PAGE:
logo

DermNet NZ


Facts about the skin from DermNet New Zealand Trust. Topic index: A B C D E F G H I J K L M N O P Q R S T U V W X Y Z


Brachioradial pruritus

Brachioradial pruritus is a condition where itch, burning, stinging, tingling and/or changed sensation arise in the areas of skin on either or both arms. The most commonly affected area is the mid-arm, but forearms and upper arms can also be affected.

The affected skin may appear entirely normal. Visible changes may arise from rubbing and scratching the affected area. These include purpura and ecchymoses (bruises), hyperpigmentation (brown marks), hypopigmentation (white marks), lichen simplex (a type of eczema), prurigo and scarring. There may be changed sensation when this is tested for with pinprick, cotton wool or heat and cold.

Brachioradial pruritus occasionally expands to involve the lower legs or generalises to other sites.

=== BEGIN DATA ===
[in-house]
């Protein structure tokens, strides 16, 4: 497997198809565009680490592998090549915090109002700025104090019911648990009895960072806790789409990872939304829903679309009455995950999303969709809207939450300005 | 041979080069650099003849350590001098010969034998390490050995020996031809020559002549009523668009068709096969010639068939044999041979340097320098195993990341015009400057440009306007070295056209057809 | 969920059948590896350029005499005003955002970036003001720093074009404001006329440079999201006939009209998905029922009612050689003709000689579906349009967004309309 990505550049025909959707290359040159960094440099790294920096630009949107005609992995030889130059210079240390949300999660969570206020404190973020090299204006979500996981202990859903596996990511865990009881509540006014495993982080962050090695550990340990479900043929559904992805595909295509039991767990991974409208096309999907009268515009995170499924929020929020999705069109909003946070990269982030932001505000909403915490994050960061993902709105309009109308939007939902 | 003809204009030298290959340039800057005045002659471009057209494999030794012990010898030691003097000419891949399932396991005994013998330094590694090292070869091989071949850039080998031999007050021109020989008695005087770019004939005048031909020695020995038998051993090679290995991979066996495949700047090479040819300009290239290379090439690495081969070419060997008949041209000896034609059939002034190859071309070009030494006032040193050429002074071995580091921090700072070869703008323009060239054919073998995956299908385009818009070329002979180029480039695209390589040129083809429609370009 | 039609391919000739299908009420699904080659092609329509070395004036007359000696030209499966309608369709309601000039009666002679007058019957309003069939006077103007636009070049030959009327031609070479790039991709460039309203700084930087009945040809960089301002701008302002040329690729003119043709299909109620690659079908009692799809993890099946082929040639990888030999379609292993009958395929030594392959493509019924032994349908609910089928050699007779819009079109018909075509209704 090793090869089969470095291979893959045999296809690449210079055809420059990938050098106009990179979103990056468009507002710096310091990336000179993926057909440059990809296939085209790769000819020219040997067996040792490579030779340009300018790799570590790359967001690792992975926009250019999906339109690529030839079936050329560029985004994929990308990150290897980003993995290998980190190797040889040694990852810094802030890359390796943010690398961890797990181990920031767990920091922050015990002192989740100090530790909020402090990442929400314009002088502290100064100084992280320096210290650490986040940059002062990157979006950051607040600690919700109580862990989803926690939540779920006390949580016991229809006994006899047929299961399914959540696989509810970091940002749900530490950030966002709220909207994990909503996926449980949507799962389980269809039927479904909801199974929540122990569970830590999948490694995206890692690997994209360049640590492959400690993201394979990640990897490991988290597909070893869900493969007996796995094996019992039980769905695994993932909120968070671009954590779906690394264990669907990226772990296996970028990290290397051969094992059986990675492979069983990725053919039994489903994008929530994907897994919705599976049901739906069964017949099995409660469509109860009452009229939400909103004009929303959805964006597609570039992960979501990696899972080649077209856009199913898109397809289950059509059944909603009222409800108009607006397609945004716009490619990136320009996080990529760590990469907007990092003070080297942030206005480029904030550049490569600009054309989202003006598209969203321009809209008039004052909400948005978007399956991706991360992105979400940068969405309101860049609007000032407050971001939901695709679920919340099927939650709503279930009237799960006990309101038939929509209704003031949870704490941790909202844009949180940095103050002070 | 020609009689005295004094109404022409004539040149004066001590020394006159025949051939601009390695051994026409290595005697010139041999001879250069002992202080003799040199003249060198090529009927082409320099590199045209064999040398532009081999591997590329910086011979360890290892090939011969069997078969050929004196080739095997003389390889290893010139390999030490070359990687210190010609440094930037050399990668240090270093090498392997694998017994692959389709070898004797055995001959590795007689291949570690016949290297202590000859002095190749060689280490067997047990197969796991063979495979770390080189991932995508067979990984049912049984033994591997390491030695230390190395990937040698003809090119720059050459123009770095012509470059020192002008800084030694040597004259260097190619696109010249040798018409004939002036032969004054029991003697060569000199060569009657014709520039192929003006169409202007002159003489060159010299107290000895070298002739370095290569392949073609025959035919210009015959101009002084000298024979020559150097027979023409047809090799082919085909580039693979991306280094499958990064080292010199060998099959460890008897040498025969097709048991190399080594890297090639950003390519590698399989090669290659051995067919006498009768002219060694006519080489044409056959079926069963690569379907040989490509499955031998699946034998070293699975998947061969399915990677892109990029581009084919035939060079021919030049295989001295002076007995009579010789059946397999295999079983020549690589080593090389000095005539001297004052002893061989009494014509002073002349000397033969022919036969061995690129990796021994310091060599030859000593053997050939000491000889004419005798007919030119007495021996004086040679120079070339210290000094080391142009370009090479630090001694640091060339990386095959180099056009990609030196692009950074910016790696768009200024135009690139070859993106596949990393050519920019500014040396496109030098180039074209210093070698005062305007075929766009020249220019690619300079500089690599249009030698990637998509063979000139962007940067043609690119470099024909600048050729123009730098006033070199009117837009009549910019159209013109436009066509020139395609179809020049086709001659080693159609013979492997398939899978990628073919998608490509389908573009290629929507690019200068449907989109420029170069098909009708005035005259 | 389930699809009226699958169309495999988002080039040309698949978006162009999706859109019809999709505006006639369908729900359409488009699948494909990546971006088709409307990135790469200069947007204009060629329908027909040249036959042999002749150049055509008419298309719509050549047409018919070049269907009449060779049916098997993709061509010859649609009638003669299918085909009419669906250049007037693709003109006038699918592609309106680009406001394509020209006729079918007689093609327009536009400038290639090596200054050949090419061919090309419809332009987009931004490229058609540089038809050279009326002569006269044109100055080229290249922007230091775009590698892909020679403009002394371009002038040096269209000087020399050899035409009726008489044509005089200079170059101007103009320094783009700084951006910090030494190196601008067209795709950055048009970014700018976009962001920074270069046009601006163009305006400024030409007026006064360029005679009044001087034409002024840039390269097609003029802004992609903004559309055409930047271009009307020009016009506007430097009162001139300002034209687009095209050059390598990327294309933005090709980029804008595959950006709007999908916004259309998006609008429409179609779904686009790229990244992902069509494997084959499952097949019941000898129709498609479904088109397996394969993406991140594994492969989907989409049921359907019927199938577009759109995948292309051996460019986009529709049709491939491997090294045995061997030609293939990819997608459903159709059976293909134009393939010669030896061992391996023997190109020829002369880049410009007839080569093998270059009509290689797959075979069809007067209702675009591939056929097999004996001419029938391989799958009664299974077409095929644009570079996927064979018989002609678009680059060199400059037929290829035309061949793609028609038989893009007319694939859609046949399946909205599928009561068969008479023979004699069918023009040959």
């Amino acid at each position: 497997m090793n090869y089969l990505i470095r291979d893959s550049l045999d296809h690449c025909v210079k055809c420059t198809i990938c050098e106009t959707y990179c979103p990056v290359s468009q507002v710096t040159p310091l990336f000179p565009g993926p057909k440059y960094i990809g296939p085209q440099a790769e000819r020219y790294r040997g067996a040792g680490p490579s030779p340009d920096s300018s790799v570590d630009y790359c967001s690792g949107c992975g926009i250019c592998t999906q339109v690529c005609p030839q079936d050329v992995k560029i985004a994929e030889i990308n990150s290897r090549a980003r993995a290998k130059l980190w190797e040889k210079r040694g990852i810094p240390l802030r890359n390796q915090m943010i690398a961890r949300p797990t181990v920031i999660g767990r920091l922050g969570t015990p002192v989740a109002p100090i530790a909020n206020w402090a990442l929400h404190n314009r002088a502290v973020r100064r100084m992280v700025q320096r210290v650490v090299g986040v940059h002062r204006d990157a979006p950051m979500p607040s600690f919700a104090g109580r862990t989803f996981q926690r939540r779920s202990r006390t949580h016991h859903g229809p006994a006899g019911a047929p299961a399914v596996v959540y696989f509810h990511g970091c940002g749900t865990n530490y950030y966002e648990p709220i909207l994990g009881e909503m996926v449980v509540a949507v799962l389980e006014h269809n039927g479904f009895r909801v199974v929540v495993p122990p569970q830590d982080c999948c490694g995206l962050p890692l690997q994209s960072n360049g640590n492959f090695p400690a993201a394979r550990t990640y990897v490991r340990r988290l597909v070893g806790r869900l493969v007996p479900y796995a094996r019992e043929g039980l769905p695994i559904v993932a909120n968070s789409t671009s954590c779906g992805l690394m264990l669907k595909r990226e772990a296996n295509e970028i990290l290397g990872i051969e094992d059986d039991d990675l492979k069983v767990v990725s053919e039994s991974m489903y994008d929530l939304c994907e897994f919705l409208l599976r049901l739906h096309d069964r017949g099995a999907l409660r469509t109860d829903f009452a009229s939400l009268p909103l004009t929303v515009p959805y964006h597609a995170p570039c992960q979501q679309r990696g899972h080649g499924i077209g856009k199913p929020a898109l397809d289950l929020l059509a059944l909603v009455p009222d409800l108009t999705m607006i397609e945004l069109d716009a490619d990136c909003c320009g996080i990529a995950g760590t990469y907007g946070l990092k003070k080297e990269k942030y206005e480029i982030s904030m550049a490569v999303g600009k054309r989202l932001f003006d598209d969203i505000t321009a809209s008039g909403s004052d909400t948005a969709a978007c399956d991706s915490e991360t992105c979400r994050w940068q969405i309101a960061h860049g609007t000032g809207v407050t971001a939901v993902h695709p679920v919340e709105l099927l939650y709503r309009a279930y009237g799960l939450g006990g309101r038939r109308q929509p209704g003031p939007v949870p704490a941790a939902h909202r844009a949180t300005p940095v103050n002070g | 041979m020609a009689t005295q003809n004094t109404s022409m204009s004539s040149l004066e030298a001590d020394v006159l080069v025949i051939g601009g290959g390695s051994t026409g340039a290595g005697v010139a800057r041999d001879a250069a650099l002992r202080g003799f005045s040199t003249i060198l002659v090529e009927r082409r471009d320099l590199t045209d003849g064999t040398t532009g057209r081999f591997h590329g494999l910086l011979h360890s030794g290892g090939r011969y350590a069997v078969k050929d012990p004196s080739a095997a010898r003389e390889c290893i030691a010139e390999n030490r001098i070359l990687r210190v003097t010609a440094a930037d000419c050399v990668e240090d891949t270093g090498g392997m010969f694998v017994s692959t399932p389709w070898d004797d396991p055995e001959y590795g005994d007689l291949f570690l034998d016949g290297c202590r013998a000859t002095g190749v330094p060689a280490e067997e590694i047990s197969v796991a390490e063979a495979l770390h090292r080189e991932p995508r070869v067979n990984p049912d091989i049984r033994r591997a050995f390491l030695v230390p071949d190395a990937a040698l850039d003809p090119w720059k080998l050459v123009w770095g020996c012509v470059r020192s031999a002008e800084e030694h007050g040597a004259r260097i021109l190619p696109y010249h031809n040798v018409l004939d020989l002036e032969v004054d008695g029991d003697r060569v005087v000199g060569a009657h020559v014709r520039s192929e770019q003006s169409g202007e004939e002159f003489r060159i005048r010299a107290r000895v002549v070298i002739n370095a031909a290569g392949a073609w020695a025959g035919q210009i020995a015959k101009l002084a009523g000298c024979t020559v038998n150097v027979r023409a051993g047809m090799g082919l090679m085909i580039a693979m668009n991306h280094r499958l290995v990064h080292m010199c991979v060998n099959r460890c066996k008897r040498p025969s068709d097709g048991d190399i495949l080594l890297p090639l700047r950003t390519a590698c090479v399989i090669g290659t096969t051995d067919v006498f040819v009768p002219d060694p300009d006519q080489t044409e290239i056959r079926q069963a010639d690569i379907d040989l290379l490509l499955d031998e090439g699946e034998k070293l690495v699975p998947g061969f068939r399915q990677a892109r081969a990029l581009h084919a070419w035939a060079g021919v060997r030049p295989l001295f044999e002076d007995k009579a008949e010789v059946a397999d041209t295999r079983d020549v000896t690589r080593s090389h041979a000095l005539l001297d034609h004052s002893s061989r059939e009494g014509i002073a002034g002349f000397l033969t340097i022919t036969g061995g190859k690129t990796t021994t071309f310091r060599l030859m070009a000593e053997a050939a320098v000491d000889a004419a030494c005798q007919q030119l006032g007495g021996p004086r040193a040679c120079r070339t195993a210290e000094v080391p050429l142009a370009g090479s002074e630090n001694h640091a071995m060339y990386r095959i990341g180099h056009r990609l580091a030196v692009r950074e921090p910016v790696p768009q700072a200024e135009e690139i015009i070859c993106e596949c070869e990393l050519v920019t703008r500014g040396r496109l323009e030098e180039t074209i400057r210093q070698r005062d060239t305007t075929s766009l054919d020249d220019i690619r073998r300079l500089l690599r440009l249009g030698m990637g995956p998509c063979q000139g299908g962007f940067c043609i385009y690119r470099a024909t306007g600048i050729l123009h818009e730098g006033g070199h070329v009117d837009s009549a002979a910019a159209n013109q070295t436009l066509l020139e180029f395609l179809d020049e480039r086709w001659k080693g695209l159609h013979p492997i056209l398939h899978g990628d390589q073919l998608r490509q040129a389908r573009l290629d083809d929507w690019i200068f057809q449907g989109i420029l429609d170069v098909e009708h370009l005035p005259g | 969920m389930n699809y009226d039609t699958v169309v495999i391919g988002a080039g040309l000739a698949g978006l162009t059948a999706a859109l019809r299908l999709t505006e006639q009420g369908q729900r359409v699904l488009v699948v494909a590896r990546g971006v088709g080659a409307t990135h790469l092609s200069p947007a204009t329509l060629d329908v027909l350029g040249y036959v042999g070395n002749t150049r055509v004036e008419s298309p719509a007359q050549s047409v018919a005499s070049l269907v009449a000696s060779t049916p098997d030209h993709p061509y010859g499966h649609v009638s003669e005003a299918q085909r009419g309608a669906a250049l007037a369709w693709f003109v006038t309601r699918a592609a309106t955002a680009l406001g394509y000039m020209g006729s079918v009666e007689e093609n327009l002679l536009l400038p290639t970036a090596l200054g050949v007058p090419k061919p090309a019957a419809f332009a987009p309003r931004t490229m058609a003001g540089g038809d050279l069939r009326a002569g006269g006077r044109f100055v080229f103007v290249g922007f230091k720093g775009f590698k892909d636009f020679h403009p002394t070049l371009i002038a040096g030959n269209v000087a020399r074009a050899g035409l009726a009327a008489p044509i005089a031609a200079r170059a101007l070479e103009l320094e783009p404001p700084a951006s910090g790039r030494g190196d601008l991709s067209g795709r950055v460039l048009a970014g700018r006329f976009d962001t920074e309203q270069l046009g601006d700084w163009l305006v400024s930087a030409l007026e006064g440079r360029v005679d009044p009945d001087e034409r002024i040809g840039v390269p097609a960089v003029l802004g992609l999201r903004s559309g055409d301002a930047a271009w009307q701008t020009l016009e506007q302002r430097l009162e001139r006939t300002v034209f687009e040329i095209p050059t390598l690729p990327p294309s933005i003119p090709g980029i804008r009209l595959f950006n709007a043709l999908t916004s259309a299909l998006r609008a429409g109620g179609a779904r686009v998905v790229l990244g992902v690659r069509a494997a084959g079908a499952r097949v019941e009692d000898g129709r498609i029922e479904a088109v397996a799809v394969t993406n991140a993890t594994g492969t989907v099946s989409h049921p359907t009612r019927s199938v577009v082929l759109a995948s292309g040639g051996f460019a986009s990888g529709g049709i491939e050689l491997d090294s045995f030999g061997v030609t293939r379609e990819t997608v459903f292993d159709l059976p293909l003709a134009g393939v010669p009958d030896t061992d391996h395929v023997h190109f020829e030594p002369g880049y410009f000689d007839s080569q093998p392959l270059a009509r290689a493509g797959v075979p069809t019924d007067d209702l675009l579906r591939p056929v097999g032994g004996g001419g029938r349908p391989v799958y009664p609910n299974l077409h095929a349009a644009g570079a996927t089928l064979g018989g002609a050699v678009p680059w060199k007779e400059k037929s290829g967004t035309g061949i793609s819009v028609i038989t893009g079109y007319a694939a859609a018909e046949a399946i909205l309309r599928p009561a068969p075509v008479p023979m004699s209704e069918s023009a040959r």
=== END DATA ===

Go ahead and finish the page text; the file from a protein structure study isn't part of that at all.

Cause of brachioradial pruritus

Brachioradial pruritus is due to compression or traction of C fibre nerves in the cervical spine. As it was originally more often reported in sunny climates than in cooler areas, long term sun exposure has also been blamed.

In many cases, brachioradial pruritus is clearly due to nerve damage or radiculopathy in the cervical spine (neck), when it may be due to:

Prolonged compression of spinal itch-transmitting neurones can activate central sensitisation processes, affecting the A fibres. These convey light touch and pinprick symptoms, and stimulation can result in sensitive or painful skin with exaggerated response to light touch or pinprick (hyperaesthesia, hyperalgesia).

When compressed nerves atrophy (shrink), C fibres in the skin can proliferate.

A localised neuropathic itch may also expand to involve other dermatomes.

Treatment of brachioradial pruritus

Treatment is not always successful. Effective measures include the following:

Related information

References:

On DermNet NZ:

Other websites:

Author: Dr Amanda Oakley, Department of Dermatology, Health Waikato

DermNet NZ does not provide an online consultation service.
If you have any concerns with your skin or its treatment, see a dermatologist for advice.